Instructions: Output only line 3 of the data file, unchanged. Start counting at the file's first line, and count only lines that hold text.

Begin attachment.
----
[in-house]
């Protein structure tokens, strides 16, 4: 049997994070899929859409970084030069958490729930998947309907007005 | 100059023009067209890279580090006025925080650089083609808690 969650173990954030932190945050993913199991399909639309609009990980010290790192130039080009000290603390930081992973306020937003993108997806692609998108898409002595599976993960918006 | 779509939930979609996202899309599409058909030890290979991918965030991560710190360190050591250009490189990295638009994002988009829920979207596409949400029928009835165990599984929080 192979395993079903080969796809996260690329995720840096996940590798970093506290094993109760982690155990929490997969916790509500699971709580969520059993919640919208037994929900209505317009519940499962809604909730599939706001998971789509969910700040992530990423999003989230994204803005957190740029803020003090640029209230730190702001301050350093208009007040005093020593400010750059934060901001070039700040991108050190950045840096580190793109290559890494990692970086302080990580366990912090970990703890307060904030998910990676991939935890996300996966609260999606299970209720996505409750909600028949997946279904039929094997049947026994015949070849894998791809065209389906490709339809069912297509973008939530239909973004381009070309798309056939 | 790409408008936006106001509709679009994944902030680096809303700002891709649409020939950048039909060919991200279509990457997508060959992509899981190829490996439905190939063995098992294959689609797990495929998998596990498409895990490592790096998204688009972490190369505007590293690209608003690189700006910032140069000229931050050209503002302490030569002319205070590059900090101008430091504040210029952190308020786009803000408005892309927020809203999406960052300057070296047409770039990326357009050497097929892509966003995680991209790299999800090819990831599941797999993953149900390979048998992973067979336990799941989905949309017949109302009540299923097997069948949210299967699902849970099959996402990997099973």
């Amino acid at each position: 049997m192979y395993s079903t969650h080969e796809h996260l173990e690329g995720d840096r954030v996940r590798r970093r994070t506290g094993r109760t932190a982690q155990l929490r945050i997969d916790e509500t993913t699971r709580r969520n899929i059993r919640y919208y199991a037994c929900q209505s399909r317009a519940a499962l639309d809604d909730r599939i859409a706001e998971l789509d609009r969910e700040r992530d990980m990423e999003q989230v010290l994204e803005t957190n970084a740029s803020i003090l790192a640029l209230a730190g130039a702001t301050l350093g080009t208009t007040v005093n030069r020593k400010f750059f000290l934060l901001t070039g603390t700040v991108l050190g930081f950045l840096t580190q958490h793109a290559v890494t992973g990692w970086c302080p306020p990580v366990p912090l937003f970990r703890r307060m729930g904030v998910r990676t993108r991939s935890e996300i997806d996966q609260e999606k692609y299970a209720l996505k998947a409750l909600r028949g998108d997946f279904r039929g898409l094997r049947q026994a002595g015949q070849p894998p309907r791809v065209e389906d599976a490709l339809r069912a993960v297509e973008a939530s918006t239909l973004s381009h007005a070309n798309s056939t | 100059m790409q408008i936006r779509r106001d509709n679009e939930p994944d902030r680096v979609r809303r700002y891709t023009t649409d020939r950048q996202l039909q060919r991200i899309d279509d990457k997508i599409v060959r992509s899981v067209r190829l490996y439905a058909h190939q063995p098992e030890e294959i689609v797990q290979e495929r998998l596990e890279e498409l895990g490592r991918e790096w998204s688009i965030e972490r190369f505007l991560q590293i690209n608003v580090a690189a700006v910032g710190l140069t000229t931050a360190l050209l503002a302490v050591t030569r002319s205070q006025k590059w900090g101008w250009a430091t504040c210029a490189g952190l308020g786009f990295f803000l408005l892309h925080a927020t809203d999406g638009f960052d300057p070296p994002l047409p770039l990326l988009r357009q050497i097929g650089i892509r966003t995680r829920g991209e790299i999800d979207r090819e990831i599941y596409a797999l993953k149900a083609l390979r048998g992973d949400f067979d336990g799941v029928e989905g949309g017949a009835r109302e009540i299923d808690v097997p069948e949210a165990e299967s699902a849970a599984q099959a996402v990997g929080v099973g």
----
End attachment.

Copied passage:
């Amino acid at each position: 049997m192979y395993s079903t969650h080969e796809h996260l173990e690329g995720d840096r954030v996940r590798r970093r994070t506290g094993r109760t932190a982690q155990l929490r945050i997969d916790e509500t993913t699971r709580r969520n899929i059993r919640y919208y199991a037994c929900q209505s399909r317009a519940a499962l639309d809604d909730r599939i859409a706001e998971l789509d609009r969910e700040r992530d990980m990423e999003q989230v010290l994204e803005t957190n970084a740029s803020i003090l790192a640029l209230a730190g130039a702001t301050l350093g080009t208009t007040v005093n030069r020593k400010f750059f000290l934060l901001t070039g603390t700040v991108l050190g930081f950045l840096t580190q958490h793109a290559v890494t992973g990692w970086c302080p306020p990580v366990p912090l937003f970990r703890r307060m729930g904030v998910r990676t993108r991939s935890e996300i997806d996966q609260e999606k692609y299970a209720l996505k998947a409750l909600r028949g998108d997946f279904r039929g898409l094997r049947q026994a002595g015949q070849p894998p309907r791809v065209e389906d599976a490709l339809r069912a993960v297509e973008a939530s918006t239909l973004s381009h007005a070309n798309s056939t | 100059m790409q408008i936006r779509r106001d509709n679009e939930p994944d902030r680096v979609r809303r700002y891709t023009t649409d020939r950048q996202l039909q060919r991200i899309d279509d990457k997508i599409v060959r992509s899981v067209r190829l490996y439905a058909h190939q063995p098992e030890e294959i689609v797990q290979e495929r998998l596990e890279e498409l895990g490592r991918e790096w998204s688009i965030e972490r190369f505007l991560q590293i690209n608003v580090a690189a700006v910032g710190l140069t000229t931050a360190l050209l503002a302490v050591t030569r002319s205070q006025k590059w900090g101008w250009a430091t504040c210029a490189g952190l308020g786009f990295f803000l408005l892309h925080a927020t809203d999406g638009f960052d300057p070296p994002l047409p770039l990326l988009r357009q050497i097929g650089i892509r966003t995680r829920g991209e790299i999800d979207r090819e990831i599941y596409a797999l993953k149900a083609l390979r048998g992973d949400f067979d336990g799941v029928e989905g949309g017949a009835r109302e009540i299923d808690v097997p069948e949210a165990e299967s699902a849970a599984q099959a996402v990997g929080v099973g």